Stolen license plates could be helping criminals

Portsmouth, Va. – There have been five recent reports of license plates, a decal and inspection sticker snatched from cars in Portsmouth.

Police say they believe thieves are using the stolen tags to get away with other crimes.

According to police, the plates and decal were taken off cars parked in area neighborhoods, on Richmond Ave., Peach St., Jefferson St. and Ross Ct. They say the inspection sticker was swiped from a car at a local body shop on High St.

Police say the plates are probably being put on other cars. Cars criminals could be using to burglarize and rob homes or businesses. That’s because if surveillance video catches a stolen tag on video, police say, it’s difficult to trace back to the “bad guy.”

It’s similar for stolen decals and inspection stickers. An expired plate on a car now becomes unexpired and maybe even less suspicious to police.

“It’s concerning because you never know when something like that happens. You think maybe that greater things can happen that would be even worse,” says Portsmouth resident, Margie D. McCoy.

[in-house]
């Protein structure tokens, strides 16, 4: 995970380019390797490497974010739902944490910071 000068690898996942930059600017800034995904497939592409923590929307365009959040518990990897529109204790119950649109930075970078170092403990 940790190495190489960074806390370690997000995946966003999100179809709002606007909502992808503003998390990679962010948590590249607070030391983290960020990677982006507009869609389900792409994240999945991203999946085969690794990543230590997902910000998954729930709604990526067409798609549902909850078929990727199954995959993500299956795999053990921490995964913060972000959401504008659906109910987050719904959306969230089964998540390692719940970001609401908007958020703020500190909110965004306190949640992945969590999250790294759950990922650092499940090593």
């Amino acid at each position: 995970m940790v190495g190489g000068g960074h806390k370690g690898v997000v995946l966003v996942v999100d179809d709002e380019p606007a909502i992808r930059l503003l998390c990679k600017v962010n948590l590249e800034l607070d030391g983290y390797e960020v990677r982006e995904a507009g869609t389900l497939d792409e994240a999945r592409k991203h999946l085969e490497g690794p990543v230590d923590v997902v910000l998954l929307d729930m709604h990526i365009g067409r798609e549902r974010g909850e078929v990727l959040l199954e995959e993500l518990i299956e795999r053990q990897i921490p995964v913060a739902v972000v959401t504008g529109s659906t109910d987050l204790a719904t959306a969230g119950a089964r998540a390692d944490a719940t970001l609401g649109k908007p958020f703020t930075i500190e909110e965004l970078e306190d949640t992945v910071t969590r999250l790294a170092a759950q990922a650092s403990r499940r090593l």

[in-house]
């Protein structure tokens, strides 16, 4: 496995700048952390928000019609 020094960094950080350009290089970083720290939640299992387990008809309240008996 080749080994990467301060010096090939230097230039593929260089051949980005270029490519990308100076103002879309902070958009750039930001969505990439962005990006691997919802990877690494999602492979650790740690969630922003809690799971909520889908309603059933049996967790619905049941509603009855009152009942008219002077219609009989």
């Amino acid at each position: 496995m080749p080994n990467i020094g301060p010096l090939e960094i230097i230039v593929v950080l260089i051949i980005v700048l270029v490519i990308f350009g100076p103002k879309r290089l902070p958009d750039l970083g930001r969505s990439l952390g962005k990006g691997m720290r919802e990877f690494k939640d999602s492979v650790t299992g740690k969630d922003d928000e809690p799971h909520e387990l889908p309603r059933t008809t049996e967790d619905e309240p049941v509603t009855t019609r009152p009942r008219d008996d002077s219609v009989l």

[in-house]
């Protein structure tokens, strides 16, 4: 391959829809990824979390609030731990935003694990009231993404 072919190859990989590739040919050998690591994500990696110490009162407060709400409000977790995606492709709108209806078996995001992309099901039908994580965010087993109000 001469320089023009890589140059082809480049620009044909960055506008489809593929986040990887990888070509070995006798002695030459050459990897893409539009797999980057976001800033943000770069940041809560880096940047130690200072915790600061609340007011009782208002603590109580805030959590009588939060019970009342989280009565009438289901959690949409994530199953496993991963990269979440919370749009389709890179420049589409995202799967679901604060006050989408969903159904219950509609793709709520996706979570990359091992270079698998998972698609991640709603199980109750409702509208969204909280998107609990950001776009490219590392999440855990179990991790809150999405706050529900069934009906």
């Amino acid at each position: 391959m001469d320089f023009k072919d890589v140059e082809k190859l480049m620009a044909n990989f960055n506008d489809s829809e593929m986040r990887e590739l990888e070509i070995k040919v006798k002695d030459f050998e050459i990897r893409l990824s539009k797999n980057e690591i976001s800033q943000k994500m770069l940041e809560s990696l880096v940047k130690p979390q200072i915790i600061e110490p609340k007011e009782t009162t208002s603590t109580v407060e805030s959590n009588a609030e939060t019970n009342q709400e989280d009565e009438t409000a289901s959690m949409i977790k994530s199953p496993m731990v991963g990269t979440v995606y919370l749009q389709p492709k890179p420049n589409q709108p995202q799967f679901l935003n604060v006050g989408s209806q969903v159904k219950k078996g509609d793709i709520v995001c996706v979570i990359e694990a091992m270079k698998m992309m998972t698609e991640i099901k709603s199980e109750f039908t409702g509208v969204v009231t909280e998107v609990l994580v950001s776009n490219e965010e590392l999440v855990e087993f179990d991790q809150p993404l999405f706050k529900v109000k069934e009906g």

Last week, McCoy says she reported her 2014 decal missing from her back license plate.

“I just happened to be walking in the driveway one day and I just noticed there was a ‘12’ on my decal.”

She doesn’t know how long it’s been gone, because she says, it’s not something she checks regularly.

But she says it does worry her that criminals with ulterior motives could be the culprits.

“It’s hard for these people to be caught. It’s hard because people are roaming the street day and night. You just never know what procedures they use to do these types of crimes,” says McCoy.

Portsmouth police aren’t sure if the larcenies are related. However, they say since several of the incidents occurred in the same neighborhood, it’s a possibility.

Police say make sure your license plate is properly attached. If not, they say it’s easier for thieves to take it.

If your license plate is stolen, report it to police right away. Police say they send out an instant radio alert to officers to be on the lookout. The tag information is then entered into a nationwide database.

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